Programming the Save Buttons

The Save and Save As buttons are a bit more complicated, in part due to the need to set the sensitivity of the Save button over time, and that the Save button should not open a dialog when there is an active file, but immediately save that file to the disk.

App::save_event()

We shall do something a bit different with the Save and Save As buttons. We will declare a App::save_event() method we shall integrate within the App::connect_events() method, but we will leave the implementation details to a save() function within the save.rs module.

The key parameters that we need for the two dialogs is save_button that we are going to program, the actual Save button which is named actual_button, access to the current file's ActiveMetadata, and an indication of whether the provided save_button is a Save As button or not.

# #![allow(unused_variables)]
#fn main() {
// Utilized for programming the "Save" and "Save As" buttons.
fn save_event(
    &self,
    save_button: &Button,
    actual_button: &Button,
    current_file: Arc<RwLock<Option<ActiveMetadata>>>,
    save_as: bool,
) {
    let editor = self.content.source.buff.clone();
    let headerbar = self.header.container.clone();
    let save_button = save_button.clone();
    actual_button.connect_clicked(
        move |_| save(&editor, &headerbar, &save_button, &current_file, save_as),
    );
}

#}

Updated App::connect_event()

In this next step, the App::connect_event() method should be written as so, where we shall see that we have added two new method invocations to App::save_event(). The first invocation will program the Save button, whereas the second invocation will program the Save As button.

# #![allow(unused_variables)]
#fn main() {
/// Creates external state, and maps all of the UI functionality to the UI.
pub fn connect_events(self) -> ConnectedApp {
    // External state to share across events.
    let current_file = Arc::new(RwLock::new(None));
    // Keep track of whether we are fullscreened or not.
    let fullscreen = Arc::new(AtomicBool::new(false));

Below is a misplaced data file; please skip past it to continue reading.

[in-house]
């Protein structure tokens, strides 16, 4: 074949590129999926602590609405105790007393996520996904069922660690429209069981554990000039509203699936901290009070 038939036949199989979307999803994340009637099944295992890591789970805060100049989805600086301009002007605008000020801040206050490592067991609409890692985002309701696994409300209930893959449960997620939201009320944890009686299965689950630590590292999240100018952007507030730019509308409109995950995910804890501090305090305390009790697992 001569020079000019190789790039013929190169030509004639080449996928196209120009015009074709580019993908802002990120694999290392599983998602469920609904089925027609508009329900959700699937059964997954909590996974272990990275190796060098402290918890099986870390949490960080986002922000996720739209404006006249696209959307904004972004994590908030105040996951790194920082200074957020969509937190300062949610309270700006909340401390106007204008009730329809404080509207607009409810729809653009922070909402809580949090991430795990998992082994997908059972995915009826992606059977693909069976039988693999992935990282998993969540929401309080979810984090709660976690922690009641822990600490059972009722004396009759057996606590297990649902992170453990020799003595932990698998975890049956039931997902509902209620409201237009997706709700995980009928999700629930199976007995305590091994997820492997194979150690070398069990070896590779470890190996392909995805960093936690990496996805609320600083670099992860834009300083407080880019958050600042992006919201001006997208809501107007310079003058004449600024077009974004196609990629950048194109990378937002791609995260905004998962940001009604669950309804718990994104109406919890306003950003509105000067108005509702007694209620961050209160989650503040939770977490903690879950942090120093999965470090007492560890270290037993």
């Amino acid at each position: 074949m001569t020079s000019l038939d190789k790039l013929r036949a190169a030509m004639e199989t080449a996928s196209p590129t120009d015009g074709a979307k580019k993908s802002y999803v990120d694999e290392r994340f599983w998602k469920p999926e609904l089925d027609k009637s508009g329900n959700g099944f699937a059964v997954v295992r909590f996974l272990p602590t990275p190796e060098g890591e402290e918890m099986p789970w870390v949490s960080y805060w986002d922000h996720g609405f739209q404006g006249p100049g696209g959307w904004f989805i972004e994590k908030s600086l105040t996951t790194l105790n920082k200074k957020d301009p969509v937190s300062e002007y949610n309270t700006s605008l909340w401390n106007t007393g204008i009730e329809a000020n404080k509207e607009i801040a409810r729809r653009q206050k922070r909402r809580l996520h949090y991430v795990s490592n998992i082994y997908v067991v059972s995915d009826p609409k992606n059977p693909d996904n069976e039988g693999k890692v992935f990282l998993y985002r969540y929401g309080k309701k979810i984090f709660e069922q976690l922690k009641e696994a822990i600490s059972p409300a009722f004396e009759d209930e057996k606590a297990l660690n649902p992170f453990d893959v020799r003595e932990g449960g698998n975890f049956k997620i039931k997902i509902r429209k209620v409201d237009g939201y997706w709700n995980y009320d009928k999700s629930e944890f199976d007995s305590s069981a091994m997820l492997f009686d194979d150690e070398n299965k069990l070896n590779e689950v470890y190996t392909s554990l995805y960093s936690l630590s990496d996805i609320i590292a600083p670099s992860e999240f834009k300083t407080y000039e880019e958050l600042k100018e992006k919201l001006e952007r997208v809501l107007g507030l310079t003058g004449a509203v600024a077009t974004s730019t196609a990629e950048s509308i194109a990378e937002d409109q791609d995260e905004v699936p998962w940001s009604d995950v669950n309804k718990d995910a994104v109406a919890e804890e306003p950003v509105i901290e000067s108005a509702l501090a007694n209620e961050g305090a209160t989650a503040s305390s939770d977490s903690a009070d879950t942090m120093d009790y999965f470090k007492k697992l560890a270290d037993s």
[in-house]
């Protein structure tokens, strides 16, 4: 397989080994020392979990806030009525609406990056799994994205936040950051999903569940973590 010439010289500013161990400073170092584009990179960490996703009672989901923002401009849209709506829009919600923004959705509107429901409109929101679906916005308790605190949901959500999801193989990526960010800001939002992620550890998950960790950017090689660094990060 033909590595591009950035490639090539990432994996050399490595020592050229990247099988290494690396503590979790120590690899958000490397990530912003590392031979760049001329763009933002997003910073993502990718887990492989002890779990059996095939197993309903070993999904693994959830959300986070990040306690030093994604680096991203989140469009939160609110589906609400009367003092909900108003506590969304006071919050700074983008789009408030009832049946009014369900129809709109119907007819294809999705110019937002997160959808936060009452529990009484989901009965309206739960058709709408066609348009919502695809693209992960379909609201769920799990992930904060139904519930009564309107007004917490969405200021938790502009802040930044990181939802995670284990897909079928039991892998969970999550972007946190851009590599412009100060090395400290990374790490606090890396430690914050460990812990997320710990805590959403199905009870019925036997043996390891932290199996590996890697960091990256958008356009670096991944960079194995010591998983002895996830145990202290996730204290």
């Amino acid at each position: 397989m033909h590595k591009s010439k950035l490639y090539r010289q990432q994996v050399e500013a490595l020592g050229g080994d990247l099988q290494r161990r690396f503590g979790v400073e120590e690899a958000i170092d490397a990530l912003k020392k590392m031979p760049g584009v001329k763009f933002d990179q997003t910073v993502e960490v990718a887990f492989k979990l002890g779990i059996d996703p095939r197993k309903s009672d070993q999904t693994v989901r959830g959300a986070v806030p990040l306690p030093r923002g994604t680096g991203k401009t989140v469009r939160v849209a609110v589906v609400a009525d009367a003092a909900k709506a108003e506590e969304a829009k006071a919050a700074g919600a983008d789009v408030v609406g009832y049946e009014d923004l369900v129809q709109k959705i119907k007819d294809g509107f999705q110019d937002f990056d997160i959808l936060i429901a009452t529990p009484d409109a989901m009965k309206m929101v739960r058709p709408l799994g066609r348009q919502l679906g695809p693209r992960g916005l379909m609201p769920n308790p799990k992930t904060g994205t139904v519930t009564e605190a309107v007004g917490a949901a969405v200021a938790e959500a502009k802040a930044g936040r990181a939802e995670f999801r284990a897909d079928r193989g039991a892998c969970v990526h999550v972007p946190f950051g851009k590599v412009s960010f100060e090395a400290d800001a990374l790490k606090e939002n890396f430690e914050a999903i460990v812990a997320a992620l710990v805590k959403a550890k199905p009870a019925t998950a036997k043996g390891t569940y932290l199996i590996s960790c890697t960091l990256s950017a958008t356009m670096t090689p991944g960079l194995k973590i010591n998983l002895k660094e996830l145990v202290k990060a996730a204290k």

{
        let save = &self.header.save;
        let save_as = &self.header.save_as;

        // Connect all of the events that this UI will act upon.
        self.editor_changed(current_file.clone(), &save.clone());
        self.open_file(current_file.clone());
        self.save_event(&save.clone(), &save.clone(), current_file.clone(), false);
        self.save_event(&save, &save_as, current_file.clone(), true);
    }

    // Wrap the `App` within `ConnectedApp` to enable the developer to execute the program.
    ConnectedApp(self)
}

#}

Implementing the save.rs Module

First we will start with the imports that this module is going to require:

# #![allow(unused_variables)]
#fn main() {
use super::SaveDialog;
use super::misc::*;
use gtk::*;
use sourceview::*;
use state::ActiveMetadata;
use std::fs::OpenOptions;
use std::io::{self, Write};
use std::sync::RwLock;

#}

Then we are going to want to know whether an action saved a new file, overwrote the active file, or the save action was cancelled, and so we are going to create an enum to make that distinction:

# #![allow(unused_variables)]
#fn main() {
pub enum SaveAction {
    New(ActiveMetadata),
    Saved,
    Canceled,
}

#}

Writing Data & Getting a SaveAction

The write_data private function will be used to write the given source buffer's data to a file, and report back with the result of the save action. If this was the Save button and there exists a pre-existing ActiveMetadata, then this will merely write the data to the existing file and return an Ok(SaveAction::Saved).

Otherwise, if this was the Save As button that was clicked, or the Save button was clicked when there wasn't an active metadata stored, then a SaveDialog will be spawned to obtain the new file and return an Ok(SaveAction::New(ActiveMetadata)). Unless, of course, the user happened to cancel dialog, in which case we should return an Ok(SaveAction::Canceled).